Copyright © 2005 Martin Newell
Pepys 0.1 Blogware © Steve Dix
the course of an hour sitting in a cafe at the University of Essex
with the eminent historian John Ashdown-Hill, I discover a number of
startling things about him: He doesn't recognise Stay
the 1971 Faces hit. Nor has he heard of Dr Lucy Worsley, a fellow
historian, TV presenter and Joint Chief Curator at Historic Royal
Palaces. Dr Ashdown-Hill, in fact doesn't even have a TV.
Previously a distinguished linguist, he taught in Tunisia and Turkey
before deciding to concentrate upon historical research. As a
teenager; it was Ancient Egypt which interested him. Since middle
age, he's been settled comfortably into Middle Ages. At present,
he's busy at the library, indexing, something which he says he
dislikes but which, as most writers will know, is necessary
Dr Ashdown Hill, at present is possibly best-known to the nation for
his salient role in the discovery of the 500 year-old remains of
Richard III in a Leicester car park in 2013. It was he and Phillipa
Langley of the Richard III Society, who were the main players in
turning up the much-maligned monarch's scoliotic skeleton. Ms
Langley, who said that she just 'had a feeling' that Richard's grave
was beneath her feet, might have been dismissed as a mere eccentric,
had she not have been proven correct. The University of Leicester
History Dept, during the resultant media scrimmage, were quickly on
the scene, keen to claim chief credits. Dr Ashdown-Hill, Ms.
Langley's fellow 'Ricardian' whose genealogical skills and research
had helped inform her quest, later said that he had been 'airbrushed'
out of proceedings I, however and I suspect, a sizeable chunk of
similarly-agog history fans, will always think of Dr Ashown Hill as
'the Richard III geezer' – this cannot be taken away from him.
Prior to the discovery of his battle-chipped bones, Richard III was
seen by the world as villain of pantomimic proportions. For five
centuries, unable to answer his charges, the hapless king was
portrayed as an ugly, power-crazed hunchback who murdered the two
young princes in the Tower. The members of the Richard III Society
who, since 1924, had been trying to tell us that history – and
William Shakespeare had got it all wrong, must have partied all night
when the body turned up.
When I ask Dr Ashdown Hill about the two young Princes in the Tower,
he simply asks me. “Where were the bodies?” John doesn't even
belive they were murdered and seems quietly incredulous that anyone
else should. Athough he cannot say with empirical certainty what
happened to them. he seems fairly sure that one died of an illness –
the lad was being regularly attended by a physician – and that the
other simply disappeared, absorbed into history, as most of us are.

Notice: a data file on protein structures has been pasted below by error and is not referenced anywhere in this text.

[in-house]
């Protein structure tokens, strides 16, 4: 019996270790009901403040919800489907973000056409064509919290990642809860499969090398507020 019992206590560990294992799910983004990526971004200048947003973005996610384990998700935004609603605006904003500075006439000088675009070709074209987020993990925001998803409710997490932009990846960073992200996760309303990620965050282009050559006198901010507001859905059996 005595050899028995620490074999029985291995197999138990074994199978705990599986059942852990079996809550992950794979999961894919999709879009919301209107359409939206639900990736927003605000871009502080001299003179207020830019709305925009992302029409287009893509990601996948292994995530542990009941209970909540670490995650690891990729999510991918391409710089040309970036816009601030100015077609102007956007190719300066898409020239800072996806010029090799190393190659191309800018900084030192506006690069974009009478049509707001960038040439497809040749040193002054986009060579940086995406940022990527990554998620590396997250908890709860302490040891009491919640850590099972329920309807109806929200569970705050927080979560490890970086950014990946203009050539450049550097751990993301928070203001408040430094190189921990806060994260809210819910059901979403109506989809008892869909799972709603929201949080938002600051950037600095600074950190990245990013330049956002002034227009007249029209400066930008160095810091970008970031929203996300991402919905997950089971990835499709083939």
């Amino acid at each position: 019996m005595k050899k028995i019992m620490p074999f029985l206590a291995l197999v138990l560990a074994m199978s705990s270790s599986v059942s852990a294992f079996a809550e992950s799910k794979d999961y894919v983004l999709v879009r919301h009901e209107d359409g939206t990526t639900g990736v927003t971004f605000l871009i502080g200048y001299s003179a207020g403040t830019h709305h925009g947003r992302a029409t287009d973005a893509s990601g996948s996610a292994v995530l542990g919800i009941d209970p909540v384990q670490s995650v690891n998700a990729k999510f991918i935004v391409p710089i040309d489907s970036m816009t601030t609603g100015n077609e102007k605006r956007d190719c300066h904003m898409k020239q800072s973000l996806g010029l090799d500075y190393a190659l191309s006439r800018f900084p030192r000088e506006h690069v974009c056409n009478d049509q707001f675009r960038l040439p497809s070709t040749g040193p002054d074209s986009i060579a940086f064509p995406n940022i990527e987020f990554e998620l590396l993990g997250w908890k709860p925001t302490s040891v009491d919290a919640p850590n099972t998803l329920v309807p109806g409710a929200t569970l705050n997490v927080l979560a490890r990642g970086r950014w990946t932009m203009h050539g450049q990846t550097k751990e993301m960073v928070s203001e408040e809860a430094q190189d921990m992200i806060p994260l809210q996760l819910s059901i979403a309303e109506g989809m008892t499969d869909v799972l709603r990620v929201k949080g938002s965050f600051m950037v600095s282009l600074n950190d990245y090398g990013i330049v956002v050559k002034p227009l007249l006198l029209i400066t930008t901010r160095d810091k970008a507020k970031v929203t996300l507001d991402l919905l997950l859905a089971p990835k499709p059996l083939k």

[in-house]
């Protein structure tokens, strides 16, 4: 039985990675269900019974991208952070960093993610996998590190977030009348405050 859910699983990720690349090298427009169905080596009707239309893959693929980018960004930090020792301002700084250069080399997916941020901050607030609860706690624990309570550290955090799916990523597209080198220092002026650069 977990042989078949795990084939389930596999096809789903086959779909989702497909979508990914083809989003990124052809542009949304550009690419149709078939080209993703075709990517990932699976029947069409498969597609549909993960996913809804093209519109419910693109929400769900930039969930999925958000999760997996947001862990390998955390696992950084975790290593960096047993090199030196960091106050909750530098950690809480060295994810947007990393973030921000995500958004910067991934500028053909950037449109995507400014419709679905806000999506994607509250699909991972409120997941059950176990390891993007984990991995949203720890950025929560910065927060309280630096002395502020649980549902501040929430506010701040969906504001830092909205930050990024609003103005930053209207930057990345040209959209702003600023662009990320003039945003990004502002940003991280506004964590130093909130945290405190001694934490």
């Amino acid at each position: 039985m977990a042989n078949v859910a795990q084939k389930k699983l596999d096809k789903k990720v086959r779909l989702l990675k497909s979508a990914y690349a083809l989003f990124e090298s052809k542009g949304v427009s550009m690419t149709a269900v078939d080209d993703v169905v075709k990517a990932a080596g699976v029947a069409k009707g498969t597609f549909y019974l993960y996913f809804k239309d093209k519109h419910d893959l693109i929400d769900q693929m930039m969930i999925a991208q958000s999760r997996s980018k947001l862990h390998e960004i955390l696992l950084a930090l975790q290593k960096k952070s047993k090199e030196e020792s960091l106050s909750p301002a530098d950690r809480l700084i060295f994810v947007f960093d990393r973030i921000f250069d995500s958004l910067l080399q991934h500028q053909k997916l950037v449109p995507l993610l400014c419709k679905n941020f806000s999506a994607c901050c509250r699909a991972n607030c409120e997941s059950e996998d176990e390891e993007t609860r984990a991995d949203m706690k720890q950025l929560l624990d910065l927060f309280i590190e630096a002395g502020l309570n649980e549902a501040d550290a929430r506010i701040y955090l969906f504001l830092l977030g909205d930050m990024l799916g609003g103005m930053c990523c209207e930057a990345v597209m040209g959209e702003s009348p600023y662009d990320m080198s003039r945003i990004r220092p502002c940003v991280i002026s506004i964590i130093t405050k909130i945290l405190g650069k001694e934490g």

Dr Louis John Ashown-Hill, who lives near Lawford, is what I would
call an old-money historian.
He's done a bit of TV yes, but he's not the type of historian to go
charging over muddy fields, yelling and brandishing a broadsword in
order to emphasise a point to the voracious cameras. I get the
impression, however, that history, his subject, is imprinted through
him like the word 'Blackpool' is imprinted in the seaside rock. There
is barely a trace of academic aridity about the way in which he pulls
me up whenever I get my facts wrong.. Rather, it is with a sense
almost of mischief that he challenges me with, “ Ah but what do you
mean by the 'Tudor period' ?” pointing out to me that by rights, it
ought to have had an entirely different name.
haven't, however, come to talk to him today about Richard III,
murdered princes, or the Tudors. I wanted to talk to him about his
2009 book Lost
Landmarks of Mediaeval Colchester
which, as I wrote in this column when I first read it, completely
changed my view of the town.
It also awoke in me a strong interest for the medieval period,
generally. Dr Ashdown-Hill in a time before the records were moved to
Chelmsford, went into the Town Hall and read all about what medieval
life was like for Colcestrians. “It was a bit like a soap opera.”
he tells me. “With people calling each other's wives 'sluts' and so
I remind him of his account of one Robert Cok, a butcher of West
Stockwell Street, who'd been in the habit of discharging chamber-pots
out of his windows and onto the road beneath.
talk about Vineyard Street. In medieval times it was Bere Street,
where Colchester's citizens went to watch bear-baiting. The
historian thinks that it ought to be commemorated in some way:
“Perhaps with a statue of a bear.” Despite possessing the strict
rigor expected of a top historian, John retains an eye for the type
of snippet which might interest a prurient layman. “Did you know,”
he asks me, returning to the earlier subject, “...that Leicester
now has an escort agency which uses Richard III in its advertising?”
I find this mightily amusing, envisaging a picture of a skeleton,
with the caption, “Lovelorn middle ages? Don't wait 500 years for
someone to discover you.
Call us today!” John Ashdown-Hill born in 1949, has lived right
through the most essential period in British rock'n' roll history and
yet didn't recognise the Faces Stay
With Me. His
painstaking research did help turn up Richard III however. He can
probably be forgiven.